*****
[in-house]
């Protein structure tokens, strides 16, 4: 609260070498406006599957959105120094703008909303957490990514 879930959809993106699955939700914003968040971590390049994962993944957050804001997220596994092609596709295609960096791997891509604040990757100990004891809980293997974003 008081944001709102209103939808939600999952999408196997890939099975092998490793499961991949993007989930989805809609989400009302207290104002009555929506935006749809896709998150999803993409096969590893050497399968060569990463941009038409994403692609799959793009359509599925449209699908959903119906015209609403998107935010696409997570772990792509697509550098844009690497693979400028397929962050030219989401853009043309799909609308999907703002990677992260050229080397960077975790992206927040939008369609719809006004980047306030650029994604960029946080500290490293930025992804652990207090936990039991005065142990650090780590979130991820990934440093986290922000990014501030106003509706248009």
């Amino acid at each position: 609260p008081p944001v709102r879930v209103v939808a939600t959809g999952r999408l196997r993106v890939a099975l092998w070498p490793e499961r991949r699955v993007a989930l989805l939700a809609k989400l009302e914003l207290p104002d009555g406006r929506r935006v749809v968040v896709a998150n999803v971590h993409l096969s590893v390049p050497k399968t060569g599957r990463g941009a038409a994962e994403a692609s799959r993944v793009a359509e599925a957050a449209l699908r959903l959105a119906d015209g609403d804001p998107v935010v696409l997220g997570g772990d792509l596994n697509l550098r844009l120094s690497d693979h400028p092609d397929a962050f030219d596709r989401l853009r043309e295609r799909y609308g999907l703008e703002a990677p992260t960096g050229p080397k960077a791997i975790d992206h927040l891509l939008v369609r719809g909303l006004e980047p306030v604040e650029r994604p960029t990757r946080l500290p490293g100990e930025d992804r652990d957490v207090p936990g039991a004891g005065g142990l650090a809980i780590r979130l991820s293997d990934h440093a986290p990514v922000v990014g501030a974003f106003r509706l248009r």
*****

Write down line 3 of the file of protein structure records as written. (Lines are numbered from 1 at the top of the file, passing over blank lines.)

């Amino acid at each position: 609260p008081p944001v709102r879930v209103v939808a939600t959809g999952r999408l196997r993106v890939a099975l092998w070498p490793e499961r991949r699955v993007a989930l989805l939700a809609k989400l009302e914003l207290p104002d009555g406006r929506r935006v749809v968040v896709a998150n999803v971590h993409l096969s590893v390049p050497k399968t060569g599957r990463g941009a038409a994962e994403a692609s799959r993944v793009a359509e599925a957050a449209l699908r959903l959105a119906d015209g609403d804001p998107v935010v696409l997220g997570g772990d792509l596994n697509l550098r844009l120094s690497d693979h400028p092609d397929a962050f030219d596709r989401l853009r043309e295609r799909y609308g999907l703008e703002a990677p992260t960096g050229p080397k960077a791997i975790d992206h927040l891509l939008v369609r719809g909303l006004e980047p306030v604040e650029r994604p960029t990757r946080l500290p490293g100990e930025d992804r652990d957490v207090p936990g039991a004891g005065g142990l650090a809980i780590r979130l991820s293997d990934h440093a986290p990514v922000v990014g501030a974003f106003r509706l248009r």